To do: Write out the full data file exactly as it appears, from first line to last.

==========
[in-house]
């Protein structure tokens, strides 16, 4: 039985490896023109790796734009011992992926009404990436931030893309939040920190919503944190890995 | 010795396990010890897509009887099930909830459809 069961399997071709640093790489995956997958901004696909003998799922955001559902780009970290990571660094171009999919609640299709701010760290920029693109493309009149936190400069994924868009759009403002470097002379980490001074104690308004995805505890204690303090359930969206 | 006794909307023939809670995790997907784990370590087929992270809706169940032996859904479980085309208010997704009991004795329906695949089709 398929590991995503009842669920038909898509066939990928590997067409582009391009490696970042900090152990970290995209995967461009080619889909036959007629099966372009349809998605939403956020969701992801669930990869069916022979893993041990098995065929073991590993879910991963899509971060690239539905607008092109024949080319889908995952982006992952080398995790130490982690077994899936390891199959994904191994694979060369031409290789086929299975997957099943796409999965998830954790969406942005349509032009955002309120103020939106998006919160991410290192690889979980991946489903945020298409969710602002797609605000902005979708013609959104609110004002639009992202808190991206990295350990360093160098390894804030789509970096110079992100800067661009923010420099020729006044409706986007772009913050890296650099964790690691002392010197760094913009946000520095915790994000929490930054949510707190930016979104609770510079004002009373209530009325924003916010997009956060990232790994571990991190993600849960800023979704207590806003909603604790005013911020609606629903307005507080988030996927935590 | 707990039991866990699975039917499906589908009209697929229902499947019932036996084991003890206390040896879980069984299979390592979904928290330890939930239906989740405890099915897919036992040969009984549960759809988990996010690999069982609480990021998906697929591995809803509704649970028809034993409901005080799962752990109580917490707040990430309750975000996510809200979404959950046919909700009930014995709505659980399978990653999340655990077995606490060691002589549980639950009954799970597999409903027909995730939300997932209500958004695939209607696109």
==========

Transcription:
[in-house]
């Protein structure tokens, strides 16, 4: 039985490896023109790796734009011992992926009404990436931030893309939040920190919503944190890995 | 010795396990010890897509009887099930909830459809 069961399997071709640093790489995956997958901004696909003998799922955001559902780009970290990571660094171009999919609640299709701010760290920029693109493309009149936190400069994924868009759009403002470097002379980490001074104690308004995805505890204690303090359930969206 | 006794909307023939809670995790997907784990370590087929992270809706169940032996859904479980085309208010997704009991004795329906695949089709 398929590991995503009842669920038909898509066939990928590997067409582009391009490696970042900090152990970290995209995967461009080619889909036959007629099966372009349809998605939403956020969701992801669930990869069916022979893993041990098995065929073991590993879910991963899509971060690239539905607008092109024949080319889908995952982006992952080398995790130490982690077994899936390891199959994904191994694979060369031409290789086929299975997957099943796409999965998830954790969406942005349509032009955002309120103020939106998006919160991410290192690889979980991946489903945020298409969710602002797609605000902005979708013609959104609110004002639009992202808190991206990295350990360093160098390894804030789509970096110079992100800067661009923010420099020729006044409706986007772009913050890296650099964790690691002392010197760094913009946000520095915790994000929490930054949510707190930016979104609770510079004002009373209530009325924003916010997009956060990232790994571990991190993600849960800023979704207590806003909603604790005013911020609606629903307005507080988030996927935590 | 707990039991866990699975039917499906589908009209697929229902499947019932036996084991003890206390040896879980069984299979390592979904928290330890939930239906989740405890099915897919036992040969009984549960759809988990996010690999069982609480990021998906697929591995809803509704649970028809034993409901005080799962752990109580917490707040990430309750975000996510809200979404959950046919909700009930014995709505659980399978990653999340655990077995606490060691002589549980639950009954799970597999409903027909995730939300997932209500958004695939209607696109």